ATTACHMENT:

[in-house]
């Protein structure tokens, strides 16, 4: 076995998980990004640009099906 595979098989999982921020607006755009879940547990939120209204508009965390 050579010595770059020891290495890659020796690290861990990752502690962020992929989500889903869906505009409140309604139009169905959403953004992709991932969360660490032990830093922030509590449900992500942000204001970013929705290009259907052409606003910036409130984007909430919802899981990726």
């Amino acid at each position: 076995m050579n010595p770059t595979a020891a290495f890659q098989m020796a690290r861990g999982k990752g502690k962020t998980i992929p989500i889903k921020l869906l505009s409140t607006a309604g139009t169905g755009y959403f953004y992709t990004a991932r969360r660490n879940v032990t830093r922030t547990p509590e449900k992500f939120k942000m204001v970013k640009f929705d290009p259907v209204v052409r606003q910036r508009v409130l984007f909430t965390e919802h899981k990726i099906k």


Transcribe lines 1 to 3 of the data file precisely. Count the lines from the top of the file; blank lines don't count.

[in-house]
């Protein structure tokens, strides 16, 4: 076995998980990004640009099906 595979098989999982921020607006755009879940547990939120209204508009965390 050579010595770059020891290495890659020796690290861990990752502690962020992929989500889903869906505009409140309604139009169905959403953004992709991932969360660490032990830093922030509590449900992500942000204001970013929705290009259907052409606003910036409130984007909430919802899981990726």
């Amino acid at each position: 076995m050579n010595p770059t595979a020891a290495f890659q098989m020796a690290r861990g999982k990752g502690k962020t998980i992929p989500i889903k921020l869906l505009s409140t607006a309604g139009t169905g755009y959403f953004y992709t990004a991932r969360r660490n879940v032990t830093r922030t547990p509590e449900k992500f939120k942000m204001v970013k640009f929705d290009p259907v209204v052409r606003q910036r508009v409130l984007f909430t965390e919802h899981k990726i099906k």